Since you’re reading this, you’ve likely made the decisions to take on the debt. The lenders assured you, you’d have the resources to pay it back. If you were lucky, and smart, you kept your debt to a minimum. You had scholarships, roommates, or parents that were able to help with some part of your expenses.
But the debt is real. According to the Association of American Colleges, in 2016 the average medical student graduated with $190,000 in student loans. And 74% of new graduates had education debt.
As a soon-to-be physician, I had borrowed $250,000, too much at 20%. It was closer to $400,000 when I finished residency. That first year out in private practice, it was horrible to have paid $50,000 towards my loan, after taxes. And the principal increased by $2,000!
It was time for drastic measures. I re-enrolled in community college to get my student loans back in deferment. For Stafford and Perkins loans, you may need only six units to keep your loan interest in forbearance. I took golf, community speaking, health, medical transcription and real estate classes.
I put every dollar I could to the Sallie Mae loans at 20%. The classes were cheap – a couple hundred dollars. Compared even to 5-12% on the guaranteed loans, it was worth it.
Making your last student loan payment is a glorious thing. You’ll feel lighter. Unencumbered. Less pressured about just about everything. So, how do you get there faster? Read on to learn how to achieve your financial goals.
1. Make a budget and stick to it.
List every single one of your expenses and compare it to your take home pay. If you’ve included your student loans, you’ll be net negative. Reduce each expense as much as possible. Yes, you have good income, but you don’t want to be indebted forever.
2. Stay out of consumer debt.
If you only learn one thing from the nightmare that is student debt, learn that no debt is “good.” Your income may be too high to write off mortgage debt. Plan to get debt free and stay that way.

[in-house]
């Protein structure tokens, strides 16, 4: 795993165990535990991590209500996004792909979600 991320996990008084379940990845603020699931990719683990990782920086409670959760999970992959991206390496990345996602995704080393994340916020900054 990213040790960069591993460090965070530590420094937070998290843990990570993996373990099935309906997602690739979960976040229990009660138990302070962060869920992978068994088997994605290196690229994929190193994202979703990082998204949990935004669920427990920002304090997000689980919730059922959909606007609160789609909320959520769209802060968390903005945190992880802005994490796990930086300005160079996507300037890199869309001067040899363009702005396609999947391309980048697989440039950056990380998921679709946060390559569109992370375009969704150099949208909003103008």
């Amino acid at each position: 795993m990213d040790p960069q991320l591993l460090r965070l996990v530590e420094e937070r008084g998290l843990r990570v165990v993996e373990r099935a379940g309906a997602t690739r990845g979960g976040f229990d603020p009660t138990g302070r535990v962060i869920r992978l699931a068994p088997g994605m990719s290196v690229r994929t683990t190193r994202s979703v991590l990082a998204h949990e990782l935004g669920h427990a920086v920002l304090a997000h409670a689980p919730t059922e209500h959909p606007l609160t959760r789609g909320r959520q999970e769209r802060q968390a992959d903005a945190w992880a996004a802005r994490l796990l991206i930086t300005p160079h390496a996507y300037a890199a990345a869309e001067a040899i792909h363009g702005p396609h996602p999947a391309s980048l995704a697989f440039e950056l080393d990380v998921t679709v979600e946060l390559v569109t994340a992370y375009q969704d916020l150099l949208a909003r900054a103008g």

With credit cards and student loans, pay more than your minimum payment every month. This can drastically diminish the total interest paid.
3. Pay your highest percentage loan first.
It may feel better to have “smaller loans” paid off. But you’ll pay less in the long run if you pay off the highest interest rate first.
When that’s retired, pay off the next highest one, and so on. If you have to make a monthly payment on multiple loans, you may consider having them combined. Only do that with loans at the same interest rate.
Pay off private loans first. And never combine private and government loans. You want to rid yourself of any loan for which your estate would be responsible.
Pay off government guaranteed loans last. Stafford and Perkins loans have low interest rates. Make the minimum payment until you retire your other loans.
Then make sure your emergency fund is sufficient. That way, if you die or can suddenly no longer work, your family will have resources. When you’ve got a 6-month emergency fund in hand, go ahead and pay these off.
4. If you’re married, and your spouse doesn’t have student debt, try living on one income. (Preferably theirs.)
Having a two-income household is fortunate. Depending on your circumstances, see if you can both work but only spend one income. If you’re able to “throw” your entire income at your student loan debt, you should have it paid off completely in two or three years.
Better still, if you can do this comfortably, continue this practice after the debt is paid off. Whether you’re saving for retirement, trips, or your children’s education, you will quickly feather your nest egg.
5. And of course, make more money!
When you’re in debt and already working, you have a unique opportunity. As a locum tenens provider, pick up additional shifts and can even be paid more than you would in a permanent position.
Your recruiter will work with you to get the best rates for your services. If you’re able to work evenings, nights, or weekends, there may be a shift differential. Every little bit helps.
With locums positions, you have more flexibility with your schedule and shifts. Whether you’re making an extra loan payment or building your emergency fund, take advantage of it.
As a locum, you really can write your own ticket. You get to choose the dates that you work and shifts with a better rate. Be willing to give up a little to get the big return of early medical student debt retirement.
You will feel such a sense of relief and accomplishment for paying off your student loans. When you’ve made your final payment, go out and celebrate! You’ve got your financial house in order and you’re ready to rock it.